As well as bringing about change in the lives of people in local communities, ICS furthers volunteers’ learning and personal development.
Volunteers benefit from comprehensive training as part of the programme. They take part in a challenging overseas placement and support work at home. This builds vital transferable skills that contribute towards personal development and finding a job.
In a recent survey of our volunteers:
- 74% say that the experience has been very useful for their career development
- 89% say they have an increased knowledge of international development
In 2017, VSO published research entitled Impact beyond volunteering (pdf). The study, which drew upon a network of 15,000 VSO volunteers, including ICS volunteers, found that ICS had enhanced their personal development.
Below are just a few examples that demonstrate the positive impact of ICS on our volunteers:
A new outlook. A new career - Rosie's story
25 year old Rosie left a job in London to take part in ICS. After supporting small businesses in Ghana and Rwanda, she’s back in her home city – but with a new career and outlook.
"Almost 12 months after leaving I’m not going back to London in same capacity. I’m pleased to say I’ve got a job in the Department for International Trade, drawing on the experience I’ve made over the last year. Thanks to ICS, I have a commitment to professional learning for the next stage of my career."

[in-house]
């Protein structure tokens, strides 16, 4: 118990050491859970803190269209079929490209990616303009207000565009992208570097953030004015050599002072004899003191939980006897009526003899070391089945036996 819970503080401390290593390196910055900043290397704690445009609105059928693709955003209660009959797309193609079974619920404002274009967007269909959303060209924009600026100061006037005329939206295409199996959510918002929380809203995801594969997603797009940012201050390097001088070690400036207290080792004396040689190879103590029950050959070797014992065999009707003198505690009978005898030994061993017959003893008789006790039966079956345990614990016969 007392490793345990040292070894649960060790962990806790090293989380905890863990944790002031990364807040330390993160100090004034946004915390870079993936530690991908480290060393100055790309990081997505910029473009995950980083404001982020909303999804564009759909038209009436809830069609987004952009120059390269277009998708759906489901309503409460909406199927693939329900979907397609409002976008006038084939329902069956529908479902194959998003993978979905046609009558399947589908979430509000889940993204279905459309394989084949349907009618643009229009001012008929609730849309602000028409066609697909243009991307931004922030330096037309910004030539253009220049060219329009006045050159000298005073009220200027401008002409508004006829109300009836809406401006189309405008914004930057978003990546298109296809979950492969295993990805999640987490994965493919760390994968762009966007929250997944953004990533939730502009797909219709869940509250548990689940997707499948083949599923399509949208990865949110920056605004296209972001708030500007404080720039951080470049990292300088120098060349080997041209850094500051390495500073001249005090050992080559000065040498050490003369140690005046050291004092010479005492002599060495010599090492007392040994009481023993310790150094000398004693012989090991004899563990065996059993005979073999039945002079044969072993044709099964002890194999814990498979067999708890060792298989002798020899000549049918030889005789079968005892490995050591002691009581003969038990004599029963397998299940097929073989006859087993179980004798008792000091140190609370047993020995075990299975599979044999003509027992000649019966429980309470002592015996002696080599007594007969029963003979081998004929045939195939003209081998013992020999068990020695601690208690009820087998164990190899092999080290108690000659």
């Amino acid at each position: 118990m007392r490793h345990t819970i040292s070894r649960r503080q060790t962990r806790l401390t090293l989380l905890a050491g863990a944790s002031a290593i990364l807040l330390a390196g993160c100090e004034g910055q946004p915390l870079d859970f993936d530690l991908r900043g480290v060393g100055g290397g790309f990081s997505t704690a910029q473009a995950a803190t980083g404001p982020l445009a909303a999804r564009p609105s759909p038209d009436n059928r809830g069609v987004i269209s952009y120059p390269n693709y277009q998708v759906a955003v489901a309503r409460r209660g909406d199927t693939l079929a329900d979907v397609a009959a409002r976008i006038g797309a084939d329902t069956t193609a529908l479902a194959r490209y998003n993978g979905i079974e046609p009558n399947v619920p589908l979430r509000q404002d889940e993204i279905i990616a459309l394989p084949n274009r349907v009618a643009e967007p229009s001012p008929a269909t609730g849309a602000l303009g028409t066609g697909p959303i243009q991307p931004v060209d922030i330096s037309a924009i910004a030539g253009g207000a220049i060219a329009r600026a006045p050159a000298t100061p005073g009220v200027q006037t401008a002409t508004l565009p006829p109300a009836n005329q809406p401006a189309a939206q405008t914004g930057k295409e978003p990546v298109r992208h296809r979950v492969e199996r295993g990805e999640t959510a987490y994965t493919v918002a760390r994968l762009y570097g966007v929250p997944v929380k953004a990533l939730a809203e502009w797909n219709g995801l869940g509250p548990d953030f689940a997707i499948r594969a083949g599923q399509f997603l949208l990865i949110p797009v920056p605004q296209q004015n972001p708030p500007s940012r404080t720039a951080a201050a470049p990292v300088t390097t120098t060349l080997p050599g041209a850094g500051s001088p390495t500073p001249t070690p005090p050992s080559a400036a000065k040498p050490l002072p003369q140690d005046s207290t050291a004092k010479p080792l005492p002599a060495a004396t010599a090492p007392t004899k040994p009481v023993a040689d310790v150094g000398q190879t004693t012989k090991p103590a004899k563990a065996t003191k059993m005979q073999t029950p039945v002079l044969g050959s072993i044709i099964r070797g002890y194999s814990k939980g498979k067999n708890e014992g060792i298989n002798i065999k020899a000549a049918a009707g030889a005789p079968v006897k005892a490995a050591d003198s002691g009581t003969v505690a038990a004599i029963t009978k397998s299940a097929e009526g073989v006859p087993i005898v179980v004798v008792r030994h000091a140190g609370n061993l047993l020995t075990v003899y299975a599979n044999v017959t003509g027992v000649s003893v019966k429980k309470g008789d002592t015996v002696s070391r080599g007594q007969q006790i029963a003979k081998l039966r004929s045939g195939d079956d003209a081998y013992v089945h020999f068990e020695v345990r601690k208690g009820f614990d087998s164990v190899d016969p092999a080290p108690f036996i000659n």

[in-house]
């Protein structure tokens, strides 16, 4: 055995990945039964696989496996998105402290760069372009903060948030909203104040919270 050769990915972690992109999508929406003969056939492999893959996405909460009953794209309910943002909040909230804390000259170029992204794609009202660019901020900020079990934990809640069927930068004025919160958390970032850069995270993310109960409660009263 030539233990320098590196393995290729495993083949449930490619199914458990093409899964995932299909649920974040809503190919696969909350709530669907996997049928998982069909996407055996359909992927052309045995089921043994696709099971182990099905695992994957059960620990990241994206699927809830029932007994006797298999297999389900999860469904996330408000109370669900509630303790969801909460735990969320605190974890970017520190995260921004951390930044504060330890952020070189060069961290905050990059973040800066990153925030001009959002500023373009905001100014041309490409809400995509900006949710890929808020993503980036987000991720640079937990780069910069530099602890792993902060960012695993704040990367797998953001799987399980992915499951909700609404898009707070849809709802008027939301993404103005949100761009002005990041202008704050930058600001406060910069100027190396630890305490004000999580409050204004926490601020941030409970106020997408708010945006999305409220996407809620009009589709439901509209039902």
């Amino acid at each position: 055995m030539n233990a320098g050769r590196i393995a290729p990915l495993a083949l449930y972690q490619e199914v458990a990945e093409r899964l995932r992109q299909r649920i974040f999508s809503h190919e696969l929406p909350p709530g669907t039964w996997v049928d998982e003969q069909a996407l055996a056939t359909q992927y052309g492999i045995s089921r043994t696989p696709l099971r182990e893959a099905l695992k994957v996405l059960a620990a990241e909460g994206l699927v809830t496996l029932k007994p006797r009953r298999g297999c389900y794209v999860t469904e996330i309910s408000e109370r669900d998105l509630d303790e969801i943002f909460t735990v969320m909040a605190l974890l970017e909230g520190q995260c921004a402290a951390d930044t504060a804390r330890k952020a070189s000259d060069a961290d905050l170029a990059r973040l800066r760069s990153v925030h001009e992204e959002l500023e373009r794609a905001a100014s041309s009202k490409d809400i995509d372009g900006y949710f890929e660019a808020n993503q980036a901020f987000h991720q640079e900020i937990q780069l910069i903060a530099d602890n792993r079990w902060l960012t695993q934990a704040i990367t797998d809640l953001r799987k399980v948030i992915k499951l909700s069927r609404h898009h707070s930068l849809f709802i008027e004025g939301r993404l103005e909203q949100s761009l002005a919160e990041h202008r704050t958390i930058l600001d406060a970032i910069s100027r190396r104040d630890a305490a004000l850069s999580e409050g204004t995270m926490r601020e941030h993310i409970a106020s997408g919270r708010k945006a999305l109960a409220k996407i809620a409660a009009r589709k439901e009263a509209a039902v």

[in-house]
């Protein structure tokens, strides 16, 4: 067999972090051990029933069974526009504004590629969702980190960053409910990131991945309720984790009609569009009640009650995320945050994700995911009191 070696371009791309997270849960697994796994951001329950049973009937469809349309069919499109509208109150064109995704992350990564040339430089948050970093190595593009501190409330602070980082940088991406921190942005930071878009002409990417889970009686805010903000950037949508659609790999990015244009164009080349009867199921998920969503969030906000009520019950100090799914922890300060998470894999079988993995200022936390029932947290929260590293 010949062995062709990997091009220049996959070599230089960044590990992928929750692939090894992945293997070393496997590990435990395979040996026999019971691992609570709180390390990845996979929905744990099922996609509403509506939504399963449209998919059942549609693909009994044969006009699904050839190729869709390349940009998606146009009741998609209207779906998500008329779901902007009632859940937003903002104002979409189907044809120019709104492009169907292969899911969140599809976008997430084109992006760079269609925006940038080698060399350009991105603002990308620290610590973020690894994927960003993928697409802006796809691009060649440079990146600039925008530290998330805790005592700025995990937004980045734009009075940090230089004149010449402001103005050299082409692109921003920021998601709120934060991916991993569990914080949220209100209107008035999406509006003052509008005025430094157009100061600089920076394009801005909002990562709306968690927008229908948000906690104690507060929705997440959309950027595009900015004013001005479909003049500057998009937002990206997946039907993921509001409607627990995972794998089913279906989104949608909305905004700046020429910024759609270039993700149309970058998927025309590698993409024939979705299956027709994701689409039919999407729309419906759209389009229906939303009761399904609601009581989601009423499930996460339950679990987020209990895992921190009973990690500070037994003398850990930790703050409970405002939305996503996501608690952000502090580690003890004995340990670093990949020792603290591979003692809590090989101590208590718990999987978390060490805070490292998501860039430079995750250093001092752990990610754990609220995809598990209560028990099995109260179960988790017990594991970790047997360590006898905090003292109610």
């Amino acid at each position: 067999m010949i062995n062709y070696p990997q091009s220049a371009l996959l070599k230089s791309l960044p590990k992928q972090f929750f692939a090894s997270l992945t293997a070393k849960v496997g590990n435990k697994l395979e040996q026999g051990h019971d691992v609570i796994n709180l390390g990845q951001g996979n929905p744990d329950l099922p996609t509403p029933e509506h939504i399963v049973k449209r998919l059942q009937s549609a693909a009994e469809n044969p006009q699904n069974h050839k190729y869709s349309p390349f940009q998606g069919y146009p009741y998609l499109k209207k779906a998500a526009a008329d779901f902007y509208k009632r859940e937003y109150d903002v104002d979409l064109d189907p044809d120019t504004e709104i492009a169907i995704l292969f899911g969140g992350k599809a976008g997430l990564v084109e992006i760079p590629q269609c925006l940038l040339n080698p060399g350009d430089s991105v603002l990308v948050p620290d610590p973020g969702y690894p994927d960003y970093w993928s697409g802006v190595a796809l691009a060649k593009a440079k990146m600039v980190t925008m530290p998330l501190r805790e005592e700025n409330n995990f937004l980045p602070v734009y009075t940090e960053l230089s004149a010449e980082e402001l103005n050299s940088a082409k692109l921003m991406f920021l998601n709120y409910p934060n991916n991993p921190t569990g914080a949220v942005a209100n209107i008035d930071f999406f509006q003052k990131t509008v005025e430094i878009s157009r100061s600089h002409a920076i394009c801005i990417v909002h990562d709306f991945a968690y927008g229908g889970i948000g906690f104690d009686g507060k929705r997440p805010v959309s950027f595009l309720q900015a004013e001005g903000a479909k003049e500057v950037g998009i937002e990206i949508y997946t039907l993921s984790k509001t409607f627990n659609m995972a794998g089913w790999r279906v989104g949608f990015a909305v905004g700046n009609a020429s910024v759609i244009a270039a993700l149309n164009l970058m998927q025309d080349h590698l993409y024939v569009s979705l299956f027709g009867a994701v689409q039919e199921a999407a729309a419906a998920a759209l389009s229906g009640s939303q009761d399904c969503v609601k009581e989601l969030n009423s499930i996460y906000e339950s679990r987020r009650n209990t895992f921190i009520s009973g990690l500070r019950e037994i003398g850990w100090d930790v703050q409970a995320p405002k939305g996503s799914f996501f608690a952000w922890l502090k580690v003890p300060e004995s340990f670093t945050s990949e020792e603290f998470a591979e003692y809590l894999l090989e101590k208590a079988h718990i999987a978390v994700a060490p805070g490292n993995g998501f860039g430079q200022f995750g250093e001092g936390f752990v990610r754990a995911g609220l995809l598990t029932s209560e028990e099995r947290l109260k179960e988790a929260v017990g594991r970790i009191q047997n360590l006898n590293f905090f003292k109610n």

Inspiring others - Danial's story
A few years ago, life looked pretty bleak for Londoner Danial William. He’d narrowly avoided prison for his role in the 2011 riots and had then been injured in a knife attack.
Change came in the shape of three months in central Nepal with International Citizen Service. Now 21, he is employed by Waltham Forest Council, working with schools and young offenders on issues such as street safety.
He credits his once-in-a-lifetime volunteering placement in Nepal with as proof that such a past doesn’t have to define your future.
A job I am passionate about - Eleanor's story
For 23-year-old Eleanor Calver, her ICS placement gave her the opportunity to gain more experience of working in sexual health – a sector she feels passionately about.
Based in Gweru, a city in central Zimbabwe, Eleanor’s team were leading sexual and reproductive health awareness projects to challenge stigmas and break down taboos. After returning from Zimbabwe, she couldn’t picture herself ‘getting any old job.’
She’s now working for The Eve Appeal, the only UK charity to raise awareness & fund research into the five gynaecological cancers.